Packers Saints Football

Packers quarterback Aaron Rodgers scrambles as he is pressured by Saints linebacker Tanoh Kpassagnon during the first half of Sunday’s season opener. Rodgers passed for 133 yards with two interceptions as New Orleans won, 38-3.


W ith my first Sunday night off since late July, I figured I’d order takeout and settle down to watch the Packers fulfill my prediction of a Week 1 win over the New Orleans Saints.

To borrow a phrase from Ron Burgundy in the classic comedy “Anchorman:” That escalated quickly.

For now, Packers fans should channel their inner Dorothy, click their heels together, look in the mirror, and say “It’s only one game.”

That seems to be the conventional wisdom coming out of Sunday’s debacle in Florida.

Perhaps the Packers aren’t as good as advertised. Perhaps all the offseason Aaron Rodgers drama was more damaging than we thought.

Certainly, it was only one game.

But performances like the Packers delivered Sunday against the Saints are the kind of thing that can get coaches fired—sometimes on the spot. We all remember the quick door defensive coordinator Ed Donatell was shown after his defense gave up a first down on a fourth-and-26 play against Philadelphia in the divisional round of the 2003 playoffs.

We all remember the date: Sunday. Jan. 11, 2004. A date that lives in Packer infamy.

And that was only one play.

I doubt Matt LaFleur is on the hot seat—yet. But defensive coordinator Joe Berry very well may be.

LaFleur struck the right tone in his postgame press conference. He used words like “embarrassing” and “humbling.” He admitted, “This isn’t magically gonna repair itself.”

Rodgers also said all the right things after the most embarrassing loss of his long, first-ballot Hall of Fame career wearing the Green and Gold.

He’s done that since he was a rookie in 2005, coming into the twilight of the Brett Favre era. I wasn’t lucky enough to be assigned the feature on Rodgers at training camp that season for the paper I was working for at that time. My assignments ended up being receiver/kick returner Antonio Chatman and linebacker Nick Barnett.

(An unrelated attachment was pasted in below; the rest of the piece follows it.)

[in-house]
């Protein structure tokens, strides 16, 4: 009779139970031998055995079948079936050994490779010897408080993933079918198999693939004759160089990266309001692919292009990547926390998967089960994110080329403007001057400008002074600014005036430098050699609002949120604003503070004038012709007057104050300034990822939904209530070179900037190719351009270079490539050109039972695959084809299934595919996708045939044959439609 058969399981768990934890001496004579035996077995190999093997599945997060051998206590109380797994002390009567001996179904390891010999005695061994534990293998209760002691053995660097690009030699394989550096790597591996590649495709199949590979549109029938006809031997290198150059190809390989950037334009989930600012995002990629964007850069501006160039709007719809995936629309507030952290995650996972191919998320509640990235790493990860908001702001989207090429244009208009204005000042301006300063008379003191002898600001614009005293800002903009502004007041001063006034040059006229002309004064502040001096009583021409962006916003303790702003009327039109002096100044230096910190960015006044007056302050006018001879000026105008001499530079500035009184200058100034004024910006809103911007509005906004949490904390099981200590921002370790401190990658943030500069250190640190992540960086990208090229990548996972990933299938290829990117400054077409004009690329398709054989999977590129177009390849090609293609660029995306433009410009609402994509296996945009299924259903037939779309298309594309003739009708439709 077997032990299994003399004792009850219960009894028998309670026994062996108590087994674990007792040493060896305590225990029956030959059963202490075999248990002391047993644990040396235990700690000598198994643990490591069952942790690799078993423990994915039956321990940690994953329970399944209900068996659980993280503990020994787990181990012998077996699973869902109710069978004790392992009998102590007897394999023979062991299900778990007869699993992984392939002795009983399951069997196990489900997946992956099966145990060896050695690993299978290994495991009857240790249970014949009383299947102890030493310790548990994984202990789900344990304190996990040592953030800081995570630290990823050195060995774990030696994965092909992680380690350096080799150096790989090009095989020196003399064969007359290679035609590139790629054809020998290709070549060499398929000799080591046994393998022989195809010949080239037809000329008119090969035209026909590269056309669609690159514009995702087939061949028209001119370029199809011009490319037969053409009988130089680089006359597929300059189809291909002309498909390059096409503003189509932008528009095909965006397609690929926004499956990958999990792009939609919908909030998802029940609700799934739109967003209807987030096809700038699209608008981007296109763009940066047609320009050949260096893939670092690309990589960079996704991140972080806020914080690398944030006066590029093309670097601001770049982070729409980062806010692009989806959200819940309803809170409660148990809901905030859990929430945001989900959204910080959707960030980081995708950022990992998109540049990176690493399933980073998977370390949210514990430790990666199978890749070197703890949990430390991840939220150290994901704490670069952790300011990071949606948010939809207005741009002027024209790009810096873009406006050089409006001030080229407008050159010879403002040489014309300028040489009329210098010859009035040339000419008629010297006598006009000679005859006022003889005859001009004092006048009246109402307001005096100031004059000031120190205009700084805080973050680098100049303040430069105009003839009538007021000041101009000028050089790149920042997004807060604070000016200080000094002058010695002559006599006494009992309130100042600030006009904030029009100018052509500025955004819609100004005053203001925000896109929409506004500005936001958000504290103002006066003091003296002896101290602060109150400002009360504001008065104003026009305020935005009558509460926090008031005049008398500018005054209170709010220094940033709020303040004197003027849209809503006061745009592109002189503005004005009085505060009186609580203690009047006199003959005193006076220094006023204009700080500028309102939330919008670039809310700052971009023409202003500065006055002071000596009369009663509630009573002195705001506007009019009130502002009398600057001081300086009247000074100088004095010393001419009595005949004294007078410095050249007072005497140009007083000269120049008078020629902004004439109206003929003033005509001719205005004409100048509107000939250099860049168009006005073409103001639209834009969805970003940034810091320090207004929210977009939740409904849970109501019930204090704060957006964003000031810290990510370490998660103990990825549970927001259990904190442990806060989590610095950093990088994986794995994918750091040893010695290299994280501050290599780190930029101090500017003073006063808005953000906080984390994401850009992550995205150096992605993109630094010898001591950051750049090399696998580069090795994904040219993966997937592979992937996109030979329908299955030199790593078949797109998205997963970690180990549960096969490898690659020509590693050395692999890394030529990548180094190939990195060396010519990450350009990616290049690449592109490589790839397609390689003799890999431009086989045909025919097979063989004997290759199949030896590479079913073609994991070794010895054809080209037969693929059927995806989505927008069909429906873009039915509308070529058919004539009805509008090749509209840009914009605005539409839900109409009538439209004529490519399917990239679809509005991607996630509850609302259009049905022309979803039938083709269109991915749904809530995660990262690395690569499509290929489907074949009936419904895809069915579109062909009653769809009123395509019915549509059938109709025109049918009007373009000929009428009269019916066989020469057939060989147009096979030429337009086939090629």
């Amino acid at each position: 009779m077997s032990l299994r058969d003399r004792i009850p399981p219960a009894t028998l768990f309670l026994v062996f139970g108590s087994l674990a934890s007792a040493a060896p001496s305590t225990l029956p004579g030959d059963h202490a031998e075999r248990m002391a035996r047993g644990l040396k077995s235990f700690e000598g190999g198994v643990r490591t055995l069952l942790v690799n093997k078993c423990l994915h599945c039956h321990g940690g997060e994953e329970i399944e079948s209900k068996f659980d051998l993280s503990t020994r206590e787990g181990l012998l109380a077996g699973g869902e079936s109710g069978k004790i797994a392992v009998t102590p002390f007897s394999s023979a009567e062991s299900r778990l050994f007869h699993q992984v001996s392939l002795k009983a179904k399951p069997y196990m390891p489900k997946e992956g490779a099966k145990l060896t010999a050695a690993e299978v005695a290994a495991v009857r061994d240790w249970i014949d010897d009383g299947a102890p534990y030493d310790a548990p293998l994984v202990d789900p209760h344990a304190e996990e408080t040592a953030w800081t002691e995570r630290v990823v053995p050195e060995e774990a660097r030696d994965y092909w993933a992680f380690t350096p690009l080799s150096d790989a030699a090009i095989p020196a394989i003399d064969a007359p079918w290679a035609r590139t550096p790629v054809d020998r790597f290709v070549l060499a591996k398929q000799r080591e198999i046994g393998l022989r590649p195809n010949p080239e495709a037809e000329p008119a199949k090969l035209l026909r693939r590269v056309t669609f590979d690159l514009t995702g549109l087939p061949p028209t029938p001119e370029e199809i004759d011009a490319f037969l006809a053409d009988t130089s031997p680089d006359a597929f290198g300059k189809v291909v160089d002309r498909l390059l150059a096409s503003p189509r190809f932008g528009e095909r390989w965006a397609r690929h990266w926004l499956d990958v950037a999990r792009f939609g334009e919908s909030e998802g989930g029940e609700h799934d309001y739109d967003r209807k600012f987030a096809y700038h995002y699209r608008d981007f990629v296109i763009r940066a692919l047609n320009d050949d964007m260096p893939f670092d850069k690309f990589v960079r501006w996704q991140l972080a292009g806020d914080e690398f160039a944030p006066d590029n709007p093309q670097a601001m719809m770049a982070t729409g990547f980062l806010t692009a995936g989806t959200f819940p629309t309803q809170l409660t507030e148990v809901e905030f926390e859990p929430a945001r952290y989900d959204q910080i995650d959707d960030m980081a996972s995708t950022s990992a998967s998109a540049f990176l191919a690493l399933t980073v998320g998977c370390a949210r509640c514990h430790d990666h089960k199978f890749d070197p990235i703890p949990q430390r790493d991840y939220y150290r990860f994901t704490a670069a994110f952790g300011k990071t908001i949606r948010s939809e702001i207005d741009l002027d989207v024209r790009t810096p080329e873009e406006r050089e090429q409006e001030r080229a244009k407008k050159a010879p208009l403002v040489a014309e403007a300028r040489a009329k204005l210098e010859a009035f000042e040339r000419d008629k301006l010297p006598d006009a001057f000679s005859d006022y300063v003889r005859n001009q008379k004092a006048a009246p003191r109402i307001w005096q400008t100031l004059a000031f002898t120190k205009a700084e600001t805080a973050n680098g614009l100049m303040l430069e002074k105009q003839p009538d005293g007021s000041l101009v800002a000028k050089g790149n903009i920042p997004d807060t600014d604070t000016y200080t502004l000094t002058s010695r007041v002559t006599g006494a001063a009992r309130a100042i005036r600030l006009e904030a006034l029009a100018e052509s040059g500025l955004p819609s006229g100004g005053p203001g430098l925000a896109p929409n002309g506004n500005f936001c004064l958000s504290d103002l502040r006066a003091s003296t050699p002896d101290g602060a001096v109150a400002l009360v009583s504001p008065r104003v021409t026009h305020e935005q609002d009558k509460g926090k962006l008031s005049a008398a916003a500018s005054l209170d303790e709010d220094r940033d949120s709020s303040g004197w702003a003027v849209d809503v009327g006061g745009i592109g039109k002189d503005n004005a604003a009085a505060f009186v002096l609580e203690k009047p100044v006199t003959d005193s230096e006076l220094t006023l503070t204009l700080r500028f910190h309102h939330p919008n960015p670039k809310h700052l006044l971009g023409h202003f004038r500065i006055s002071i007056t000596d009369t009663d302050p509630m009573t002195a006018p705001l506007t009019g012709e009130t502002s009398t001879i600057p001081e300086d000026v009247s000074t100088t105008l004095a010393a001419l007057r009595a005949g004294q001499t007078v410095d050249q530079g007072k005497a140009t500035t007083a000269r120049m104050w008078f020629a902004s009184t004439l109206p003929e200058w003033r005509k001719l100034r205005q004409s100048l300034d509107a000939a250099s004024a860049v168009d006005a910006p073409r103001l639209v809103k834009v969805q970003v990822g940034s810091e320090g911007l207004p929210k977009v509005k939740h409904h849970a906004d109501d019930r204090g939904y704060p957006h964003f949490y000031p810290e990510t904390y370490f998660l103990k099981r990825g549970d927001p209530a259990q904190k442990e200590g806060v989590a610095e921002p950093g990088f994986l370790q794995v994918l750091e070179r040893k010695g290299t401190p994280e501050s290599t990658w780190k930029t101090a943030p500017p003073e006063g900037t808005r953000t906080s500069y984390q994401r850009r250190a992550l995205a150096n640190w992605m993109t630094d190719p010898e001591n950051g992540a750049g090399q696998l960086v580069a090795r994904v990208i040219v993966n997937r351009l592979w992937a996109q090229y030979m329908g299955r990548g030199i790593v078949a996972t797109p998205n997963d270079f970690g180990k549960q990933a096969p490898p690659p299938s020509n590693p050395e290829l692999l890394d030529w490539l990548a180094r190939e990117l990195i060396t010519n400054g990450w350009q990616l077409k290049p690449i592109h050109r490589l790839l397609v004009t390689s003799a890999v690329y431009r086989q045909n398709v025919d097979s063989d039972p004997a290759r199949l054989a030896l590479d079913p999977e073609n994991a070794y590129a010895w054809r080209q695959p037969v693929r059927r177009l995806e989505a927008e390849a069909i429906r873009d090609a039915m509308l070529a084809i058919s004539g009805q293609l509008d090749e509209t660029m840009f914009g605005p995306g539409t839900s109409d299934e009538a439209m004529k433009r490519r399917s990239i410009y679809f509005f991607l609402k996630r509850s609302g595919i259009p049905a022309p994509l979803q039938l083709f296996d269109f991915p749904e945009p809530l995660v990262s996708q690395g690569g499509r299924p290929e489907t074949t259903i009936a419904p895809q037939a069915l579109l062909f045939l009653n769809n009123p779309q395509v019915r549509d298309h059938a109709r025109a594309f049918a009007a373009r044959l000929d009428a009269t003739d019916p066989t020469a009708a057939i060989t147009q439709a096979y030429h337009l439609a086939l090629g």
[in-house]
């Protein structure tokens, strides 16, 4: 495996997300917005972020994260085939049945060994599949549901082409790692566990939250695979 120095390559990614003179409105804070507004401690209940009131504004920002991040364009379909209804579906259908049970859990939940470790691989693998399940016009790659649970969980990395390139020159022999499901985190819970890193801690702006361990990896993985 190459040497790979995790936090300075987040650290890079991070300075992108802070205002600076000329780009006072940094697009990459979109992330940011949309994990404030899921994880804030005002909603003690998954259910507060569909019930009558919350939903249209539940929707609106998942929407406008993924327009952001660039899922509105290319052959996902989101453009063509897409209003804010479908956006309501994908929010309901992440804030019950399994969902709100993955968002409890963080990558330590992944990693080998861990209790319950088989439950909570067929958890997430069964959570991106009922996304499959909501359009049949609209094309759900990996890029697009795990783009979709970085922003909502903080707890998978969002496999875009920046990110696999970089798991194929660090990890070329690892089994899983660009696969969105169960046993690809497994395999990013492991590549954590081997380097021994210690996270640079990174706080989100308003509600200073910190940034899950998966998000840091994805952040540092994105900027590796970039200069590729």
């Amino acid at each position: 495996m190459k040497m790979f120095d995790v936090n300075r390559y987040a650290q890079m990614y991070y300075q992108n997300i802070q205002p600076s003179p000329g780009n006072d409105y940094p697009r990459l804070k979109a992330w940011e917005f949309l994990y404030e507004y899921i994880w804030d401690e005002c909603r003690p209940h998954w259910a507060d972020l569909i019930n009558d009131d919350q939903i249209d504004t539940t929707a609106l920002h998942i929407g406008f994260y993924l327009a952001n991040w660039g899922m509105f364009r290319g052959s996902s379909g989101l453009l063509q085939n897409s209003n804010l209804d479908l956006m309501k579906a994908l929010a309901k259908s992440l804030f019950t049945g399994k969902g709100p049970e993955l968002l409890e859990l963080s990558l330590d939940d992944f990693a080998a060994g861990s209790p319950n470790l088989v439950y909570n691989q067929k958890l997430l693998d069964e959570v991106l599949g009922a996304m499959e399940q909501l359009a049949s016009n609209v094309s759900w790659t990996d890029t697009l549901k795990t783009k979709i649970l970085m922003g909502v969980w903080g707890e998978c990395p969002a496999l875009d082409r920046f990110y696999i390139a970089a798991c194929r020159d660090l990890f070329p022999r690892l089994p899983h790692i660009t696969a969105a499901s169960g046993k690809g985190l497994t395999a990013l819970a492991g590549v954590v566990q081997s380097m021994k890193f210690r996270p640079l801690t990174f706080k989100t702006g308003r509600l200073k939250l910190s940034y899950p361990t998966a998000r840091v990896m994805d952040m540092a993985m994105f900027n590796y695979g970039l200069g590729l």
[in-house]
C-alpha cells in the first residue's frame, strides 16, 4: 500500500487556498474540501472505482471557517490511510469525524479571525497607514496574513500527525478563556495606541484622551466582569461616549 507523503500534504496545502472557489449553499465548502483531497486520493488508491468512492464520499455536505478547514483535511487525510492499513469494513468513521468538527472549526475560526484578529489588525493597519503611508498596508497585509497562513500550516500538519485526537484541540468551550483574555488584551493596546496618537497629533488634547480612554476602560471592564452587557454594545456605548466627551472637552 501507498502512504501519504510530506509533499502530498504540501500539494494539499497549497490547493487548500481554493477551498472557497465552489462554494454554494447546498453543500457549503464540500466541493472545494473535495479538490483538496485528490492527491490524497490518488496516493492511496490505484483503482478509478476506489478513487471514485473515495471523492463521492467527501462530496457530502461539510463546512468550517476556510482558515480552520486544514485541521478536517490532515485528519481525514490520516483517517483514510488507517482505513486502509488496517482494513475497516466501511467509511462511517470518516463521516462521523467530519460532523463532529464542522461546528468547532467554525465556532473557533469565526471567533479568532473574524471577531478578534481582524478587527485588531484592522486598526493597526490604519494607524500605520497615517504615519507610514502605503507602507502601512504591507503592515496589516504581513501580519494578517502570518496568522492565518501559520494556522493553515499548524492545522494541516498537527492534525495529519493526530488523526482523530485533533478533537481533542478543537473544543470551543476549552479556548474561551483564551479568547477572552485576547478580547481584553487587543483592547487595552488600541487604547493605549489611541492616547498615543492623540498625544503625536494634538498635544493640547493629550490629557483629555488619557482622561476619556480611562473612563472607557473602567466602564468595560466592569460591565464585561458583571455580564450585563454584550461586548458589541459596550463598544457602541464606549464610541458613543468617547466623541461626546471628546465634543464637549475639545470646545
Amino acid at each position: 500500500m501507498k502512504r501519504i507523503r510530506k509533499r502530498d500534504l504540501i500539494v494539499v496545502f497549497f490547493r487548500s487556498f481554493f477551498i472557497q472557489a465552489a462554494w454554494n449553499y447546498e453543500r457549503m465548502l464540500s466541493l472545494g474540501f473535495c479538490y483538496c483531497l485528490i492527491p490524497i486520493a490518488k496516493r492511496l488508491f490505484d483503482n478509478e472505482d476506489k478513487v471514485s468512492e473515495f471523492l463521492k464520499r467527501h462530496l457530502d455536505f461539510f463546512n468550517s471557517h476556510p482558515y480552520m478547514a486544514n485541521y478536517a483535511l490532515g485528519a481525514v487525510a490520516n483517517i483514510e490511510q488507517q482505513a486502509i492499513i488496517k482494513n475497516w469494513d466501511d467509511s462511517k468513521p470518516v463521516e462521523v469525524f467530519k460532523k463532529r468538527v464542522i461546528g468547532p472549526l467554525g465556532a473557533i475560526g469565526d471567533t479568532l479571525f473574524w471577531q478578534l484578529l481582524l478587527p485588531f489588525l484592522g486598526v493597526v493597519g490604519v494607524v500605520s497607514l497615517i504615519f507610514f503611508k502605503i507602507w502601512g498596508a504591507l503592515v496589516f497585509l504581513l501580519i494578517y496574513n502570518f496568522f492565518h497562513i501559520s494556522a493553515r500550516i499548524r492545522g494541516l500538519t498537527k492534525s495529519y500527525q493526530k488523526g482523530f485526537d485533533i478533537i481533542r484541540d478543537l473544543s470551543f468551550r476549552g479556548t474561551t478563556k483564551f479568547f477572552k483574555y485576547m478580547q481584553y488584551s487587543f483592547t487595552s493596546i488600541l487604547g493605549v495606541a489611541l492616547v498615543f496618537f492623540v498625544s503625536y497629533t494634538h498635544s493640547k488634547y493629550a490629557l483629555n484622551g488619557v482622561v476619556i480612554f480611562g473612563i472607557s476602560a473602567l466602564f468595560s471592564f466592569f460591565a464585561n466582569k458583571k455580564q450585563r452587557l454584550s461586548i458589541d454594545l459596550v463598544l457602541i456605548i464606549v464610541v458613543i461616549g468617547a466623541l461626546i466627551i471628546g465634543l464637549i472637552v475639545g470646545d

But I remember hanging around a media session with Rodgers one hot August afternoon in Green Bay as I waited for Barnett to come to the interview room I listened to him talk for about 15 minutes about coming to Green Bay, falling to 24th in the first round—and eventually about his impending apprenticeship under one of the best quarterbacks in NFL history.

Rodgers, even as a rookie, knew what to say and how to say it. He told us he was honored to be learning under a legend such as Favre, and would put in the work and wait for his time.

It’s hard to believe that was 16 years ago. It seems like another lifetime ago. That summer, I was bearing down on my 39th birthday.

This summer, I turned 55 and noticed that the flecks of gray just starting to make their appearance in 2005 are more like the norm.

The further general consensus coming out of Sunday’s loss is that the Packers came into the season believing their hype. Well, the spanking they got from the Saints should have knocked them down several pegs.

The Detroit Lions await in Week 2, next Monday night on the not-yet-frozen tundra of Lambeau Field. Ordinarily, there’s no better balm for a Packers loss than seeing the Lions come to town.

But if we learned anything Sunday, it should be to take nothing for granted.

Not even a win over the perennially hapless Lions.

David Vantress is sports editor of the Janesville Gazette. Contact him at 755-8248 or via email at Follow him on Twitter at @journodave1966.


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